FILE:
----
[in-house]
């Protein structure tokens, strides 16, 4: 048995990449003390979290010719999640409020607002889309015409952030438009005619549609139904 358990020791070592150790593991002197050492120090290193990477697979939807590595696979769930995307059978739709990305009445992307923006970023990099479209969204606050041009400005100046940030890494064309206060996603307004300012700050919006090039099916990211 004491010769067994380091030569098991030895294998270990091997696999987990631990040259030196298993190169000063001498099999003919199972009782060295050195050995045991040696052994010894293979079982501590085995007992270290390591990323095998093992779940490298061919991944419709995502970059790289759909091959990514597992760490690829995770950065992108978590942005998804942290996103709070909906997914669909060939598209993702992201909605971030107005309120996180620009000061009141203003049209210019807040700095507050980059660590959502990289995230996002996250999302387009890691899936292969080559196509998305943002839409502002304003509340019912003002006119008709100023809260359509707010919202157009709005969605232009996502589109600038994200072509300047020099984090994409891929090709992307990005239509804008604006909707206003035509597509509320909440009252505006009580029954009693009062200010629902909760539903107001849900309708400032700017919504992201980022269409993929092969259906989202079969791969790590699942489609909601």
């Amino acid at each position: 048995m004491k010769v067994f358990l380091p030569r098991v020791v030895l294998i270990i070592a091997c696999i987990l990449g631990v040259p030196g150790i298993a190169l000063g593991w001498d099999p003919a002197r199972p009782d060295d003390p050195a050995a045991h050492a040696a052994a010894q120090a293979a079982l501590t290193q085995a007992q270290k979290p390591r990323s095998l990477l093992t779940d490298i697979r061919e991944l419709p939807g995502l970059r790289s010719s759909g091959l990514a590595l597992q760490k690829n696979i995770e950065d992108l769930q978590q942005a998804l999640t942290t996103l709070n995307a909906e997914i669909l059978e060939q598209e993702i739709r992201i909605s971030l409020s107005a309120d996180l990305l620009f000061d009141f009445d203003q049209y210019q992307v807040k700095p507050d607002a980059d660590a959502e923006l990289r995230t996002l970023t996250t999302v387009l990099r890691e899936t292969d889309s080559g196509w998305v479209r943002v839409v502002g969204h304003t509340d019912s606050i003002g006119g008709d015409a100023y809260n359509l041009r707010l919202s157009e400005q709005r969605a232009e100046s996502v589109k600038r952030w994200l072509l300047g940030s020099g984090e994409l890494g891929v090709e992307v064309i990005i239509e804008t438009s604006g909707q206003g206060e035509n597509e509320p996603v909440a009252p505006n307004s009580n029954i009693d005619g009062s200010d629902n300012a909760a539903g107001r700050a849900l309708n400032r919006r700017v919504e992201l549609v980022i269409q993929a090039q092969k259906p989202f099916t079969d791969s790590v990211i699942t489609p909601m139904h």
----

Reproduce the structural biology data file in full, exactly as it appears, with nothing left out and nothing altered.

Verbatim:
[in-house]
């Protein structure tokens, strides 16, 4: 048995990449003390979290010719999640409020607002889309015409952030438009005619549609139904 358990020791070592150790593991002197050492120090290193990477697979939807590595696979769930995307059978739709990305009445992307923006970023990099479209969204606050041009400005100046940030890494064309206060996603307004300012700050919006090039099916990211 004491010769067994380091030569098991030895294998270990091997696999987990631990040259030196298993190169000063001498099999003919199972009782060295050195050995045991040696052994010894293979079982501590085995007992270290390591990323095998093992779940490298061919991944419709995502970059790289759909091959990514597992760490690829995770950065992108978590942005998804942290996103709070909906997914669909060939598209993702992201909605971030107005309120996180620009000061009141203003049209210019807040700095507050980059660590959502990289995230996002996250999302387009890691899936292969080559196509998305943002839409502002304003509340019912003002006119008709100023809260359509707010919202157009709005969605232009996502589109600038994200072509300047020099984090994409891929090709992307990005239509804008604006909707206003035509597509509320909440009252505006009580029954009693009062200010629902909760539903107001849900309708400032700017919504992201980022269409993929092969259906989202079969791969790590699942489609909601």
């Amino acid at each position: 048995m004491k010769v067994f358990l380091p030569r098991v020791v030895l294998i270990i070592a091997c696999i987990l990449g631990v040259p030196g150790i298993a190169l000063g593991w001498d099999p003919a002197r199972p009782d060295d003390p050195a050995a045991h050492a040696a052994a010894q120090a293979a079982l501590t290193q085995a007992q270290k979290p390591r990323s095998l990477l093992t779940d490298i697979r061919e991944l419709p939807g995502l970059r790289s010719s759909g091959l990514a590595l597992q760490k690829n696979i995770e950065d992108l769930q978590q942005a998804l999640t942290t996103l709070n995307a909906e997914i669909l059978e060939q598209e993702i739709r992201i909605s971030l409020s107005a309120d996180l990305l620009f000061d009141f009445d203003q049209y210019q992307v807040k700095p507050d607002a980059d660590a959502e923006l990289r995230t996002l970023t996250t999302v387009l990099r890691e899936t292969d889309s080559g196509w998305v479209r943002v839409v502002g969204h304003t509340d019912s606050i003002g006119g008709d015409a100023y809260n359509l041009r707010l919202s157009e400005q709005r969605a232009e100046s996502v589109k600038r952030w994200l072509l300047g940030s020099g984090e994409l890494g891929v090709e992307v064309i990005i239509e804008t438009s604006g909707q206003g206060e035509n597509e509320p996603v909440a009252p505006n307004s009580n029954i009693d005619g009062s200010d629902n300012a909760a539903g107001r700050a849900l309708n400032r919006r700017v919504e992201l549609v980022i269409q993929a090039q092969k259906p989202f099916t079969d791969s790590v990211i699942t489609p909601m139904h």